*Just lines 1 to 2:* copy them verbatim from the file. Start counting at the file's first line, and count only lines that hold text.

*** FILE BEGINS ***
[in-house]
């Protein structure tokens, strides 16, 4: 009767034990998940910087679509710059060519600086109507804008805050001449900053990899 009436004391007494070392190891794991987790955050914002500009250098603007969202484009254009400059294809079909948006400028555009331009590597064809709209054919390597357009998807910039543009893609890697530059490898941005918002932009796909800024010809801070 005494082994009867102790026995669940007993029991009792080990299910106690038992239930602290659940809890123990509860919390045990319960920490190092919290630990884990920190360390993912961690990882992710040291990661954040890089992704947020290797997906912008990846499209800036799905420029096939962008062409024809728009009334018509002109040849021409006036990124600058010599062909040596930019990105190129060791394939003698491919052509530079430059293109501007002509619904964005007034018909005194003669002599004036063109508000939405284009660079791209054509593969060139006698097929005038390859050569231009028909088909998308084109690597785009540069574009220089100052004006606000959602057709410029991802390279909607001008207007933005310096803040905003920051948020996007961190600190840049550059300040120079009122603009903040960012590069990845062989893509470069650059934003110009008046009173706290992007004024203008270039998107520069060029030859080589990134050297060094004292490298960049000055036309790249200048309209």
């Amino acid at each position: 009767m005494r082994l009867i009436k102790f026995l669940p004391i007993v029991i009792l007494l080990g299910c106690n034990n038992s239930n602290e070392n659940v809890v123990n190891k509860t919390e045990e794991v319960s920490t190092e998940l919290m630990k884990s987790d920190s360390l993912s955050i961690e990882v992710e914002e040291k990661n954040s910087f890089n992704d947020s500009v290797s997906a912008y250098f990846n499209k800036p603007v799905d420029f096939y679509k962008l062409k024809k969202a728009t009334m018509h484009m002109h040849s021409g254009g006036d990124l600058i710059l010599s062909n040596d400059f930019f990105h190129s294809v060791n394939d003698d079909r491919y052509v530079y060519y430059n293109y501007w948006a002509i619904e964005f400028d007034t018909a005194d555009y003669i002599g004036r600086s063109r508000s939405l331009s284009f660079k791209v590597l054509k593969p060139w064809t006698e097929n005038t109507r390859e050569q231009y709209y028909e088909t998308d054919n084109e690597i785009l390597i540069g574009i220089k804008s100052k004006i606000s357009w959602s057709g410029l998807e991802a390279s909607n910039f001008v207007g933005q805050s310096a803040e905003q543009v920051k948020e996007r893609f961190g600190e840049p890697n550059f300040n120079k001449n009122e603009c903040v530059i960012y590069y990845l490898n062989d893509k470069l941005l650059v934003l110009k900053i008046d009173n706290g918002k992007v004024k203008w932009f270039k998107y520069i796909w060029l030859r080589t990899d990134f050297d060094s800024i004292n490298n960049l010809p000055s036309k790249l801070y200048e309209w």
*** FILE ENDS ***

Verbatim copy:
[in-house]
């Protein structure tokens, strides 16, 4: 009767034990998940910087679509710059060519600086109507804008805050001449900053990899 009436004391007494070392190891794991987790955050914002500009250098603007969202484009254009400059294809079909948006400028555009331009590597064809709209054919390597357009998807910039543009893609890697530059490898941005918002932009796909800024010809801070 005494082994009867102790026995669940007993029991009792080990299910106690038992239930602290659940809890123990509860919390045990319960920490190092919290630990884990920190360390993912961690990882992710040291990661954040890089992704947020290797997906912008990846499209800036799905420029096939962008062409024809728009009334018509002109040849021409006036990124600058010599062909040596930019990105190129060791394939003698491919052509530079430059293109501007002509619904964005007034018909005194003669002599004036063109508000939405284009660079791209054509593969060139006698097929005038390859050569231009028909088909998308084109690597785009540069574009220089100052004006606000959602057709410029991802390279909607001008207007933005310096803040905003920051948020996007961190600190840049550059300040120079009122603009903040960012590069990845062989893509470069650059934003110009008046009173706290992007004024203008270039998107520069060029030859080589990134050297060094004292490298960049000055036309790249200048309209």